Why So Many Young People Commit Crimes in Groups

Recorded on: April 12, 2022

Hosted by: David Prescott
Guest Speakers: Jaimee Mallion

How is it that adolescents and young adults come to commit crimes in groups? What are the forces that drive them to this? What happens to them as a result? Street gangs have grown around the world, with countries including the UK, USA, Sweden, China, and the Netherlands reporting a marked increase in street gang membership. In the UK alone, the number of street gang affiliated youths has seen a dramatic increase over a five-year period. As of 2019, there were 27,000 full street gang members in the UK, with 60,000 affiliates and a further 313,000 youths who knew a street gang member. Similar increases have been seen in the USA, with a 40.83% growth in the number of different street gangs between 2002 and 2012. Once involved with gangs, it is extremely challenging to leave them. Further, members can find themselves coerced into further criminal behavior.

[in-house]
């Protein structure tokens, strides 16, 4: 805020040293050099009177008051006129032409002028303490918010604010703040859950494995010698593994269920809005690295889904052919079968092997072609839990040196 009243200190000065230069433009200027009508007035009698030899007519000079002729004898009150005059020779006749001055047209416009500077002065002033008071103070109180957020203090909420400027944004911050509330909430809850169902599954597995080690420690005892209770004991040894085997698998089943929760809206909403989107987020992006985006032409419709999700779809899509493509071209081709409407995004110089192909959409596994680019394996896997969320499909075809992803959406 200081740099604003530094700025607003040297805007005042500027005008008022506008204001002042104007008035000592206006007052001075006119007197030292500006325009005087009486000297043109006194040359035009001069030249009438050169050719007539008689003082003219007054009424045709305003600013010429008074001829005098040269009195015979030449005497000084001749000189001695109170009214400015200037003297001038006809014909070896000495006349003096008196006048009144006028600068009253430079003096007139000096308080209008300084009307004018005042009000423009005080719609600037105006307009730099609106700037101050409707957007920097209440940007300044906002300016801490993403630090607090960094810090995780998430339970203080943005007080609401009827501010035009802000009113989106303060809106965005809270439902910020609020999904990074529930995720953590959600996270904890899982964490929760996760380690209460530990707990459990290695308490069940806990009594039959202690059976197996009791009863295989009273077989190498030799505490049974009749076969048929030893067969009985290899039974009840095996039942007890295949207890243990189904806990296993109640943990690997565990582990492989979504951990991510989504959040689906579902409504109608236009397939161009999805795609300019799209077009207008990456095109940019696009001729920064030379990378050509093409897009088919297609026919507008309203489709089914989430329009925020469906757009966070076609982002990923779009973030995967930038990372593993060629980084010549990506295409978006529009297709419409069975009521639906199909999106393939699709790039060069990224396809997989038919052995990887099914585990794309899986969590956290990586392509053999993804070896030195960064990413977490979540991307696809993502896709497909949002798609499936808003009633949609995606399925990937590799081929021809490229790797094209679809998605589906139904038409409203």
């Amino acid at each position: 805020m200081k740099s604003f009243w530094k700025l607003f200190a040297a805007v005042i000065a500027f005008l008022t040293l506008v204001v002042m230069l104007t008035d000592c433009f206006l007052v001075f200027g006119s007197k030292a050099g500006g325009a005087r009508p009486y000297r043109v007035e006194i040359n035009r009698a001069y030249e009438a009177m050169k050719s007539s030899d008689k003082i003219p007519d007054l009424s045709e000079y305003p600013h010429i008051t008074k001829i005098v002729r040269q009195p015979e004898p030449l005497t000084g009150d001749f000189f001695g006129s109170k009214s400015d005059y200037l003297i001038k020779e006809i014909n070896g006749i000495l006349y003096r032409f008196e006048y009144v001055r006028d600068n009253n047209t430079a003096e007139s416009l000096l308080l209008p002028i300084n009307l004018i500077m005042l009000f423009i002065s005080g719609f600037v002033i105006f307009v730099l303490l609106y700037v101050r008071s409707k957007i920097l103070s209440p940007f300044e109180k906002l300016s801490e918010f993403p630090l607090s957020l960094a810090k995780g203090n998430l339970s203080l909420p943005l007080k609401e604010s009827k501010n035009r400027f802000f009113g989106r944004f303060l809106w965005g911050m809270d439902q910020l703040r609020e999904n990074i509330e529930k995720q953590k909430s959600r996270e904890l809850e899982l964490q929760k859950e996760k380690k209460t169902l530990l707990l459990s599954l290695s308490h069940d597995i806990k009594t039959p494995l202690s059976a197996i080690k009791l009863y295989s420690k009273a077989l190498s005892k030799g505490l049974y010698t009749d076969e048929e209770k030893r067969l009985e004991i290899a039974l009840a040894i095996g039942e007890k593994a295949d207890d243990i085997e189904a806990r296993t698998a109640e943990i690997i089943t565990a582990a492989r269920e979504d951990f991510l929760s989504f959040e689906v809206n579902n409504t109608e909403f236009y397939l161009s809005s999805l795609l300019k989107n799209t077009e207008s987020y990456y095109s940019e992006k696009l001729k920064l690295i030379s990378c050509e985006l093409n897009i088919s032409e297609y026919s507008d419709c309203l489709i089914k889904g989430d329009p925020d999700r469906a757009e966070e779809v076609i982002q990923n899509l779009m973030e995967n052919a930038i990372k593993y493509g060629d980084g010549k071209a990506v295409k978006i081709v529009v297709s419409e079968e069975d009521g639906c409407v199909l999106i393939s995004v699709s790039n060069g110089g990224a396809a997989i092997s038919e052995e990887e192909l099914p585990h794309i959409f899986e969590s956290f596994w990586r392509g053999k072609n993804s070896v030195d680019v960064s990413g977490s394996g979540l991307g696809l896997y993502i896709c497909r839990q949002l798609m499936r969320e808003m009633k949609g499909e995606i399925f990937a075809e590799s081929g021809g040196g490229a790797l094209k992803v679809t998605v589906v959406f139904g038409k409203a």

Dr. Jaimee Mallion has studied group-based offending, including street gang membership and is finding answers to these questions. In this webinar, she explores what can help young people desist from committing criminal acts in groups.

Jaimee Mallion
Lecturer in Psychology, London South Bank University

Dr Jaimee Mallion is a Lecturer in Psychology at the London South Bank University in the UK. Jaimee completed her BSc in Psychology at University of Kent. She continued her studies at the University of Kent with an Economic and Social Research Council funded MSc and PhD in Forensic Psychology. Alongside her degrees, Jaimee has undertaken multiple research internships and held Research Assistant posts examining evidence-based practice in both forensic and National Health Service settings.

Jaimee’s research interests focus on group-based offending, particularly street gang membership. She also has a particular interest in offender rehabilitation and intervention, with a focus on strength-based approaches, such as the Good Lives Model. Jaimee conducts both qualitative and quantitative research.

Comments 4

  1. I work at the Mahoning County Juvenile Justice Center, so I am very interested in this topic. I have been an LSW for 30 years.

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